You Want The Night
40:27 min • Minty Fresh • June 17, 2014
Andrew Darley reviews
There’s no argument that Sleep Thieves have taken their time making their debut album. Releasing their first EP back in 2009, the Irish synthpop trio experienced an intermittent interval, largely due to a personnel change in which co-founders Sorcha Brennan and Wayne Fahy recruited Keith Bryne to form the current ensemble. Releasing their Islands EP in 2011, it was blatant that the new addition to the band had brought about a new dynamic and ironed out some creases in their direction. The songs on this EP, some of which are carried over onto this album, were more driven with new blood running through them. The trio ready to make their full-length record, decided to leave the confines of a recording studio in favour of setting up their own with analogue and digital equipment.
Opening with ‘City Of Hearts’, You Want The Night slinks in on sultry synthesizers and projects their discernible new energy. It’s a song of the isolation and wistfulness of living in a city; life rushing past as we try to find our own little bit of happiness. Sorcha gazes, “I wanted not to be lonely but still alone” before the sweeping chorus kicks in. There’s a breathability that perfectly opens the album and a new page for the band. From there, they jump straight into ‘Sparks’, a song that could perfectly bounce along on a John Hughes classic soundtrack, before delivering the unsettling title song. Each song is focused and contains its own character as they explore several styles across the album.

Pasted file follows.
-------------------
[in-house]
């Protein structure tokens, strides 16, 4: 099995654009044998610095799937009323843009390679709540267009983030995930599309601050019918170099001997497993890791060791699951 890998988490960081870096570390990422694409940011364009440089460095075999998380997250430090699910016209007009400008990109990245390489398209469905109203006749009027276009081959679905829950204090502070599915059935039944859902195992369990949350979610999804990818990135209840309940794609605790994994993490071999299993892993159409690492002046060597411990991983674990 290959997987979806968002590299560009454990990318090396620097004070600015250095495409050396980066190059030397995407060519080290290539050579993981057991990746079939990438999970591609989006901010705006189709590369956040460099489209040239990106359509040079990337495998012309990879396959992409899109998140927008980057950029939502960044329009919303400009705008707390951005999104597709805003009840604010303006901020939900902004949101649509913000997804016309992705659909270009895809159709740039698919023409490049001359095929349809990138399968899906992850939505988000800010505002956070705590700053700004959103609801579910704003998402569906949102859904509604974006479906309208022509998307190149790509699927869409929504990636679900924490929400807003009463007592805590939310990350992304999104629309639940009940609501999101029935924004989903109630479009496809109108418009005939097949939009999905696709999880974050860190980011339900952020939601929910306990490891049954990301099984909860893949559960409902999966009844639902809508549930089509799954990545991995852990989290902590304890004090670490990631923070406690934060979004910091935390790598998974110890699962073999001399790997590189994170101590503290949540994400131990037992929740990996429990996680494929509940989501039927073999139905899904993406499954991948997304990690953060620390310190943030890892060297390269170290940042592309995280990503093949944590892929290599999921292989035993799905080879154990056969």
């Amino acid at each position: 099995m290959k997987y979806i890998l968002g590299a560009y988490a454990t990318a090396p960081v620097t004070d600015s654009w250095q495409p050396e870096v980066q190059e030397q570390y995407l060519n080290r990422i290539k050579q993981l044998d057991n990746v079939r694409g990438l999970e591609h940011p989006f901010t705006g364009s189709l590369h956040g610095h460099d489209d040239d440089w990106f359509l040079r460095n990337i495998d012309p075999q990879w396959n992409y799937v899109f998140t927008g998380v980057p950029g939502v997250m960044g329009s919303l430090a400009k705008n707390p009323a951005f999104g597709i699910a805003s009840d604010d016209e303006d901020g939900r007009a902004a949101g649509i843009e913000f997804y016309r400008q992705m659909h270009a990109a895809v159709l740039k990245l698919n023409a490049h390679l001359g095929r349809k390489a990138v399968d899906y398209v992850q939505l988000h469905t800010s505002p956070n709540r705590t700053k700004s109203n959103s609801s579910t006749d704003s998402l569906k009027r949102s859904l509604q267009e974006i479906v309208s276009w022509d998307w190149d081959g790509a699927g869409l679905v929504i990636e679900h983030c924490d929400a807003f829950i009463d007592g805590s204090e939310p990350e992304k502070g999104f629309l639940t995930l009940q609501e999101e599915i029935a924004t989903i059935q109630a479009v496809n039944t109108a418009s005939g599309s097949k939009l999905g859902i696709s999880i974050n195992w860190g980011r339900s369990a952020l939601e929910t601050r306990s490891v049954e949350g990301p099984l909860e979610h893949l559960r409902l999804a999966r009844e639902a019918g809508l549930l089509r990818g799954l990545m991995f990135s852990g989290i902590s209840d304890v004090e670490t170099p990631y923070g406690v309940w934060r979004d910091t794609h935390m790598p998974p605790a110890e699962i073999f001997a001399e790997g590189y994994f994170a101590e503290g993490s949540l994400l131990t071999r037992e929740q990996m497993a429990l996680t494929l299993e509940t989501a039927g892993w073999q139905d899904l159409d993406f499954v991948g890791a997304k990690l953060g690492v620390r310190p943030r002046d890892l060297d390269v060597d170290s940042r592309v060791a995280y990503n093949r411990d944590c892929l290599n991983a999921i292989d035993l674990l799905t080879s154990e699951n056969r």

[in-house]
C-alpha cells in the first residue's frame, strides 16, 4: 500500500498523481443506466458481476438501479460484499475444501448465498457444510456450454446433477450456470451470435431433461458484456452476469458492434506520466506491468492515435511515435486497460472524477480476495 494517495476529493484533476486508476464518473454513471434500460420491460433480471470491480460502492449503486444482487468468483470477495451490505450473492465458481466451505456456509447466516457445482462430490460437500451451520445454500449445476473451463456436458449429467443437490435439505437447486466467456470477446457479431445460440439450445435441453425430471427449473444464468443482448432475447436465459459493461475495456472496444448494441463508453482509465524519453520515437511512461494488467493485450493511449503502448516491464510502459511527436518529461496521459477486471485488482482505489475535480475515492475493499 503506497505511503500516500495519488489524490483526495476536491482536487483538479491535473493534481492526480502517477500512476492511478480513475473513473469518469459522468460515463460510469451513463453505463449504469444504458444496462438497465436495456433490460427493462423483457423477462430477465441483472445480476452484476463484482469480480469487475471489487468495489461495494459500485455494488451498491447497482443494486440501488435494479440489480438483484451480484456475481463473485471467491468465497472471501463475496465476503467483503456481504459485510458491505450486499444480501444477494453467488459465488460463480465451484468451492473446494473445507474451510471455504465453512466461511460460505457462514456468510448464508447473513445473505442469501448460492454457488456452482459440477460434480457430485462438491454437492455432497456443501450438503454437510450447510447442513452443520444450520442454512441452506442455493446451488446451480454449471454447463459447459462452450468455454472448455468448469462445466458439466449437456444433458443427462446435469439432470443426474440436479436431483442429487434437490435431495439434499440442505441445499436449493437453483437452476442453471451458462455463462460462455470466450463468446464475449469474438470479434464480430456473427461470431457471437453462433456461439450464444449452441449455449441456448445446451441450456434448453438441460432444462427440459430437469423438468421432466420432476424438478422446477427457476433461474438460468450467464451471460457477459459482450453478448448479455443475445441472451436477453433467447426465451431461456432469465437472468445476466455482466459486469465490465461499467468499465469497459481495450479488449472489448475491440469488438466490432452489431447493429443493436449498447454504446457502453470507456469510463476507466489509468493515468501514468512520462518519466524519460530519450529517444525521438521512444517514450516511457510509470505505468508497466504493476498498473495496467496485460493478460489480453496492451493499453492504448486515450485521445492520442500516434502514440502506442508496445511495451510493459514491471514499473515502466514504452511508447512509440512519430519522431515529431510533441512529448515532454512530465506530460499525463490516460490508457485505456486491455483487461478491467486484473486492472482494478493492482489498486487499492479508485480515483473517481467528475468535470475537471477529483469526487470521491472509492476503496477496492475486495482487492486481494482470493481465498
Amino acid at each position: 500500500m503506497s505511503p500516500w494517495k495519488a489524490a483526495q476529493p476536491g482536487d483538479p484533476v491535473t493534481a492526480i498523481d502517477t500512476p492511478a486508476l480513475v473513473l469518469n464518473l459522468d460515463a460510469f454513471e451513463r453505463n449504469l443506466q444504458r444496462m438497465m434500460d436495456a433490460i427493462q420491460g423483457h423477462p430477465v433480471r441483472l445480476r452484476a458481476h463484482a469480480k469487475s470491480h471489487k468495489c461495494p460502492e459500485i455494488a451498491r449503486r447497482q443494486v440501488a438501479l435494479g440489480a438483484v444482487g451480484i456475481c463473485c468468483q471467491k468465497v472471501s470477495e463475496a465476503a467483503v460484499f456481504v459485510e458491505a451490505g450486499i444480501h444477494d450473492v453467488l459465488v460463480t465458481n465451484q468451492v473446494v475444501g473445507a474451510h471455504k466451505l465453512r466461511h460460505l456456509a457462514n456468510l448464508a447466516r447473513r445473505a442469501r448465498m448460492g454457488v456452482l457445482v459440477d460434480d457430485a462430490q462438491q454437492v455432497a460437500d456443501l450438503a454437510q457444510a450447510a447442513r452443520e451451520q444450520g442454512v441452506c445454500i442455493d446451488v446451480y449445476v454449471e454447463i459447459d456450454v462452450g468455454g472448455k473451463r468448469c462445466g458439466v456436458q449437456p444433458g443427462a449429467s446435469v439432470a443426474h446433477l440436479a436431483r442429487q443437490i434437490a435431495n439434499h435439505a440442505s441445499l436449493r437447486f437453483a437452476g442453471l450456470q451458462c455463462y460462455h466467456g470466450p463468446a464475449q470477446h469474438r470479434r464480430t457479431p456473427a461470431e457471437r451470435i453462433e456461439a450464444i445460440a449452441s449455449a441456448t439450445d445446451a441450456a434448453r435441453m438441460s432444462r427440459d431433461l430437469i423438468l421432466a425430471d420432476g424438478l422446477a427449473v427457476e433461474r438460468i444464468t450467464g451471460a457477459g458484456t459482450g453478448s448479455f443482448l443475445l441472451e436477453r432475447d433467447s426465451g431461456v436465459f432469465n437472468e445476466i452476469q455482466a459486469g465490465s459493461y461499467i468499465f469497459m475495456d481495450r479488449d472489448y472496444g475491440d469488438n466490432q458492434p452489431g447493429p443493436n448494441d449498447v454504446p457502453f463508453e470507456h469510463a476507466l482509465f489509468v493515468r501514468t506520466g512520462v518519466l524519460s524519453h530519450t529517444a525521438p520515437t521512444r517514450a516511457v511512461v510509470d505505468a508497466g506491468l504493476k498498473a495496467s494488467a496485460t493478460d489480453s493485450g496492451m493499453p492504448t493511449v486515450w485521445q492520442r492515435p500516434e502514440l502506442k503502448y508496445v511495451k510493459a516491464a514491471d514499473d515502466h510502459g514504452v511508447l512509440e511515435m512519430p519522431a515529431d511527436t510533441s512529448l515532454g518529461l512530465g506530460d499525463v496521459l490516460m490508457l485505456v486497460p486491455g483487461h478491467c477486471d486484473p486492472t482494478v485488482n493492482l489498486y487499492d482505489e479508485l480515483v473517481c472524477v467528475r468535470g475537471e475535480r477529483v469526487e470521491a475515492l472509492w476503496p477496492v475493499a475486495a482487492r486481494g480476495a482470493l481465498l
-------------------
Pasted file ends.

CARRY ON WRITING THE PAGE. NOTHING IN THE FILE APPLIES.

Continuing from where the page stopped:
‘Through A Sea’ is the bewitching heart of the record and may well be their most ambitious song to date. Bringing us into the middle of nowhere, ominous synths swing in and out as Sorcha sings of a love who “jumped away from me”. After around two minutes, the unexpected happens; beats start stuttering in before taking off into dance as the chants of “I submit to your control” echo in the background. It’s a chilling effect that is brilliantly executed. Elsewhere, ‘French Kiss’ has a sensual, yet shadowy, texture that is grounded by an unforgettable, lingering bass line. Their first full-length album boasts an unwavering confidence within the band. Their song structures are more experimental and playful than before, whilst Sorcha comes into her own as a front-woman. She commands a dynamic in her voice that can be both sweet and sharp.
By the end of the album, there is a sense that the band have simultaneously have grown in leaps and bounds, yet still hold the spirit of when they first emerged. You Want The Night expresses a similar lovelorn feeling and the dream of romance that features on one of their earliest singles, ‘City Lights’. The difference from when they first started is that they are able to communicate in a more direct and sophisticated way. Although they are still very much discovering their sound, they have made their debut one that counts. It features their best work to date and leaves it right open to where they could go next. As their songwriting, identity and ability to conjure moods blooms, there’s a certain magic in how they encapsulate the sprawling feeling of loneliness in such a simple way as they do on the album’s opener. Great things come to those who wait.
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